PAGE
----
Since most of us aren't going to run into the hospital during an episode of hypoglycemia and have our blood drawn, the problem goes undetected. Unfortunately, Reactive Hypoglycemia can sometimes lead to eventual type-II diabetes. If there's a family history of diabetes, this risk is greater. The trick is to "eat right". Ugh, how many times have we heard that? Aren't you sick of it? I know I am. But I also know that I've been suffering with these attacks for almost my whole life. I can remember them going back to ten years old.

 More recently, in 2004 through present, these attacks happen almost every single day. In 2004 it was so bad that I would just go home in the middle of the day and go to sleep. I was unaware that what I was eating was causing these attacks. I didn't know I had fibromyalgia at the time (although I suspected it), and I had no idea what hypoglycemia was.

 Eating "right" is easy, intellectually, but difficult to apply. We all know we should eat as nature intended. Go back to "caveman" days. Humans ate meat, nuts probably, berries, and perhaps some leafy greens or grasses. Cave-dwellers drank water. Our bodies were designed to eat this way. There was no such thing as bread or pasta, chocolate bars or candy, cheese or milk. I'm oversimplifying on purpose, and of course being an herbivore more than a carnivore, my choices are automatically going to be different from most people's.

 The point is, to eat as many natural foods as possible, and avoid processed foods, or curtail them substantially. An easy guideline to follow is when grocery shopping, always shop on the "perimeter" of the store. This is where the natural products are found: meats, vegetables, fruits, dairy products. Stay out of the inner aisles as much as possible. When you do go down those aisles, choose whole-grain products and those which are as un-processed as possible. Eat three small meals a day, and two snacks. Snacks should consist of things like nuts or fruit, trying to get a little protein and a little complex carbohydrates (like an apple, or some whole-grain crackers). If you are intolerant of any other type of food (wheat, dairy, etc.) try to cut back on those, or eliminate them altogether with doctor's guidance (don't ever eliminate a food group altogether without seeking the help of a professional!) The three small meals should also consist of a little protein (eggs, fish, meat, poultry, beans, dairy), and a large serving of high-fiber vegetables, and a tiny little bit of carboyhydrate. Complex carbs whenever possible.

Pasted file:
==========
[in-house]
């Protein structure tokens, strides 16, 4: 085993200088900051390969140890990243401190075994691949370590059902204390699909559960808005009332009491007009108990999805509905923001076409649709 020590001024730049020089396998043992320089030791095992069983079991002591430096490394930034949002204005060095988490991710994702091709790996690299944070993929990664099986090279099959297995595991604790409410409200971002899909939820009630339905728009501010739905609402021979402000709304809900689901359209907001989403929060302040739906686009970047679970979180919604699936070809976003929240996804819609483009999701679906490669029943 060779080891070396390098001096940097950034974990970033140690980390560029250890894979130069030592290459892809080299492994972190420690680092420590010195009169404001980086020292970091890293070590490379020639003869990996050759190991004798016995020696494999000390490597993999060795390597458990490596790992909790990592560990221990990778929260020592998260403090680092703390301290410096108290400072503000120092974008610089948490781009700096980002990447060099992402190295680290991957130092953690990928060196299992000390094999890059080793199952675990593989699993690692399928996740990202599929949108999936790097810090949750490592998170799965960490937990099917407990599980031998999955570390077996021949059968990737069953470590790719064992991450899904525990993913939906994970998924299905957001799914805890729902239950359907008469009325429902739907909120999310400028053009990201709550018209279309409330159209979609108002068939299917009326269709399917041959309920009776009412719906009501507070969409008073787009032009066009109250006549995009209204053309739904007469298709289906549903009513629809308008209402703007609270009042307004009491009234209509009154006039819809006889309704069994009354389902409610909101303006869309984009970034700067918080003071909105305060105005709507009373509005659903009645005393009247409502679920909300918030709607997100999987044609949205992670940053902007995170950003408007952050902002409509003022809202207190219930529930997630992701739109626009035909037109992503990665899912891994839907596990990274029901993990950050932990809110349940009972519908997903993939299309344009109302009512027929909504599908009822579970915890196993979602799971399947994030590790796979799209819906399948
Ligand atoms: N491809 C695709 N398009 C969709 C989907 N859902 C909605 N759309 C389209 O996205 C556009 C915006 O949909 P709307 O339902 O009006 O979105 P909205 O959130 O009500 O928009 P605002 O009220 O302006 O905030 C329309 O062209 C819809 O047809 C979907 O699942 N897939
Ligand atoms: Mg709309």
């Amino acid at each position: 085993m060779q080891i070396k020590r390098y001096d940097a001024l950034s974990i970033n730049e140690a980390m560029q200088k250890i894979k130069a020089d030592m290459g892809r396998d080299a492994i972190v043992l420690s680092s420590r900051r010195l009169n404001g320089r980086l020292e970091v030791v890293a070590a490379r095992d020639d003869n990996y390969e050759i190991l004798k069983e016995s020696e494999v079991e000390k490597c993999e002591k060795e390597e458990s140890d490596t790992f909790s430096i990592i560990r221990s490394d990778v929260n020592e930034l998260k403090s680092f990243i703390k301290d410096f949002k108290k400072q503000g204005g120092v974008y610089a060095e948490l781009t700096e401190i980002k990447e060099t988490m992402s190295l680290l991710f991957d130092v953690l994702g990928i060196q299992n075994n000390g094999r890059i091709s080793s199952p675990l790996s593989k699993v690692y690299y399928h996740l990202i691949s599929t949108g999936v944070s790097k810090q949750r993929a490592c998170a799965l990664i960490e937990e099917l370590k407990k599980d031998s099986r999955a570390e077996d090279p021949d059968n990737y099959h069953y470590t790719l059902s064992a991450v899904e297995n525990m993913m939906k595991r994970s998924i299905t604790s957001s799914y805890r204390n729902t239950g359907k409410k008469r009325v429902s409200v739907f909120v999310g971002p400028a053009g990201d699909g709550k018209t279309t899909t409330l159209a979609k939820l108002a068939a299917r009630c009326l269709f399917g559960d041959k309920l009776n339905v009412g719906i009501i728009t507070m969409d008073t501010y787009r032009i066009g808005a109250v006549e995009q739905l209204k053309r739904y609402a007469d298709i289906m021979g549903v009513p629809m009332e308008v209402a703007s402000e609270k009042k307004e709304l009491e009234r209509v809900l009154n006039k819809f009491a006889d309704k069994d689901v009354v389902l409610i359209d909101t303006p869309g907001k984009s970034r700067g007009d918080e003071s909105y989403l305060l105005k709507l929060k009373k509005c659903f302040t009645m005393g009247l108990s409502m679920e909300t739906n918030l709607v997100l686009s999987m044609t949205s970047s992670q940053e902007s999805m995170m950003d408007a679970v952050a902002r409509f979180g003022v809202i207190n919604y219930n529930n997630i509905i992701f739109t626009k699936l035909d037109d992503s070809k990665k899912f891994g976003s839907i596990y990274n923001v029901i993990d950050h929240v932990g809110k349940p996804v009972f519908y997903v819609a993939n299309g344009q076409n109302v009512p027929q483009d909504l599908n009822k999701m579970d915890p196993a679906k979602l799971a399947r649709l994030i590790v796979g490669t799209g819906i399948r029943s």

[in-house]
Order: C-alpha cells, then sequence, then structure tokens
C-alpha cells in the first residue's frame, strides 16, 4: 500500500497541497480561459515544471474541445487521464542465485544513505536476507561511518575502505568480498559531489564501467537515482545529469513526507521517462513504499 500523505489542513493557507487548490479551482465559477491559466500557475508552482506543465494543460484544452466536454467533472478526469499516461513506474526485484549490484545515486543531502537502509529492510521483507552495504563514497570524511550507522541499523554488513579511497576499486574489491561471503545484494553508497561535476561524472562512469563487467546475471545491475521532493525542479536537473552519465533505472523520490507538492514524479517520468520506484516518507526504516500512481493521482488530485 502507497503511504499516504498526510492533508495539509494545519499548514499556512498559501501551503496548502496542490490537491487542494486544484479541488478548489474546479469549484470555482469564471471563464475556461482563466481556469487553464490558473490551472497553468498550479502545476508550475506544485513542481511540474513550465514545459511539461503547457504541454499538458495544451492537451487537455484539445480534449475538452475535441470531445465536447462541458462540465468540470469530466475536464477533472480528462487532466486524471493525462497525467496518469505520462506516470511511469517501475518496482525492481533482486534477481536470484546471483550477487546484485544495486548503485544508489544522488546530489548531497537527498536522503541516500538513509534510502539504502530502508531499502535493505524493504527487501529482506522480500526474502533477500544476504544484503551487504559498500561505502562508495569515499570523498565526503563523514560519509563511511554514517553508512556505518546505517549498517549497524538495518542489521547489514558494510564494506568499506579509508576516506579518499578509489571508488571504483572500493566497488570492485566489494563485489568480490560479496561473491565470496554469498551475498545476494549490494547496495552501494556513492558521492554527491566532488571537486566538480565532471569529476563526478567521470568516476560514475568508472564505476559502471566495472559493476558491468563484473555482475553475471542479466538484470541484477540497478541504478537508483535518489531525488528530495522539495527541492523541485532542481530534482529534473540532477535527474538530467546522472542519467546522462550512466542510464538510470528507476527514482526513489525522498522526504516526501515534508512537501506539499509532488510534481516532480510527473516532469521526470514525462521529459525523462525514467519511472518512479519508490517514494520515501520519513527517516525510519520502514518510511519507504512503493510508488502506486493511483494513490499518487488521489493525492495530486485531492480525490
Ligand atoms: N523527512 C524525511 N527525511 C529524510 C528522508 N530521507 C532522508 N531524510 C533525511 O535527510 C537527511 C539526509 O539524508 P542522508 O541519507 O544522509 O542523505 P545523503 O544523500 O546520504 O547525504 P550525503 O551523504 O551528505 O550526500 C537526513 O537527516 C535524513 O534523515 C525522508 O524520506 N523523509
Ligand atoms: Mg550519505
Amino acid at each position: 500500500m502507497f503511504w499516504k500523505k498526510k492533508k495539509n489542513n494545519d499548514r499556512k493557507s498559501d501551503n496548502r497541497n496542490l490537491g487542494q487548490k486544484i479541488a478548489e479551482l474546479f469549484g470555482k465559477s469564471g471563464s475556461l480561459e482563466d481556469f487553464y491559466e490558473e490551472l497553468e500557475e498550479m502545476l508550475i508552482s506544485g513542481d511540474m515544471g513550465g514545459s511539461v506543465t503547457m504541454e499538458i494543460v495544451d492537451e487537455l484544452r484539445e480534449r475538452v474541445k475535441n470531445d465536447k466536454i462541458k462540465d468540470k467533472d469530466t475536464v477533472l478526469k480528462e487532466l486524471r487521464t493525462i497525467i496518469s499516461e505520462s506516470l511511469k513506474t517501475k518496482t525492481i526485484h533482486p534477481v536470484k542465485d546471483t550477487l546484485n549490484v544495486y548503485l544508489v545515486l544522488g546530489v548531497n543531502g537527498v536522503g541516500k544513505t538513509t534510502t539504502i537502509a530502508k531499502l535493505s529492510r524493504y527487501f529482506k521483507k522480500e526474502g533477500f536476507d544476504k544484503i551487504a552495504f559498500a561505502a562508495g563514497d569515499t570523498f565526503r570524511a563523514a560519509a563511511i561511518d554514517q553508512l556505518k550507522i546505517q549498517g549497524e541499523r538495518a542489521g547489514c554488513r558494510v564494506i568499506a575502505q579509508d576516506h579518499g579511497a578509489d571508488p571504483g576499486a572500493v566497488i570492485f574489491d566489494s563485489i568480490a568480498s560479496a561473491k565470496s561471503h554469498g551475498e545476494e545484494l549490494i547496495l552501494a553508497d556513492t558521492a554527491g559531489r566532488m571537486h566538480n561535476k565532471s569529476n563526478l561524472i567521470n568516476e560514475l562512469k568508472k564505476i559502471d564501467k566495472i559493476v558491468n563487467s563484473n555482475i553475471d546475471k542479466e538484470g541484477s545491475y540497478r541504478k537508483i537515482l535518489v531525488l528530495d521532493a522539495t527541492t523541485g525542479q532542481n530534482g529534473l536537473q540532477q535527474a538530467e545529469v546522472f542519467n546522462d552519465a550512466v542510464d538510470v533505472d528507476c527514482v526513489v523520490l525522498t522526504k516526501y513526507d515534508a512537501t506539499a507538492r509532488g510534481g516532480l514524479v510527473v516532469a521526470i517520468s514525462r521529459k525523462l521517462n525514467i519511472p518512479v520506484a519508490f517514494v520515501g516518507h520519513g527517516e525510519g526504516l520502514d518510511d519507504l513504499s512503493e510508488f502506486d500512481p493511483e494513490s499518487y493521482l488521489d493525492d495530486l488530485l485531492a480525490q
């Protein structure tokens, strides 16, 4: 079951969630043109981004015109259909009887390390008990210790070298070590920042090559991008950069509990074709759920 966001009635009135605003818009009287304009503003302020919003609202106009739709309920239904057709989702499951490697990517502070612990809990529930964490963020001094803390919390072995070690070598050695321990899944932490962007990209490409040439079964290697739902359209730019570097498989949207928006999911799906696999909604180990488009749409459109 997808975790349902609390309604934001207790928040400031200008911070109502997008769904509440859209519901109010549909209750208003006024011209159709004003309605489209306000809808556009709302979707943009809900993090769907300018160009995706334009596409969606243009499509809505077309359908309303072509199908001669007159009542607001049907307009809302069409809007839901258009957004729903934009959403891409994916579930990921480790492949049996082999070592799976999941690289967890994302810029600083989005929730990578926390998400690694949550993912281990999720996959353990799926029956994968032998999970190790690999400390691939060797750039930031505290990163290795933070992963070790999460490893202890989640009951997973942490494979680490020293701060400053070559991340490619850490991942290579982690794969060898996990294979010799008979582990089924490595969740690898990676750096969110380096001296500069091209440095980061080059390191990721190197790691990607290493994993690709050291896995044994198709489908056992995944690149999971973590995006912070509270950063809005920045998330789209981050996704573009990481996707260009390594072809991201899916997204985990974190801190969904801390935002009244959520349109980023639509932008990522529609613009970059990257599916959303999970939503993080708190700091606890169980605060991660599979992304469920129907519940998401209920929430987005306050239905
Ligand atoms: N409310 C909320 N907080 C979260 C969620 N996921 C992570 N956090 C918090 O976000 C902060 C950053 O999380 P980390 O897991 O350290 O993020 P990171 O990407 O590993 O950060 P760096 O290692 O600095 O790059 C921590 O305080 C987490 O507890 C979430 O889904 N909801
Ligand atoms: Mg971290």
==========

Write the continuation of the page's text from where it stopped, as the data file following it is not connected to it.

I am by no means "cured" of my hypoglycemia. In fact, I write this in the very earliest days of my discovery that I am having Reactive Hypoglycemic episodes. It will be a difficult road for me, complicated by the fact that my semi-vegetarian choices are limited to begin with, but I'm going to try because I know it'll make me feel better. How wonderful it will be to not shake, feel dizzy, have bowel problems and get migraines after eating!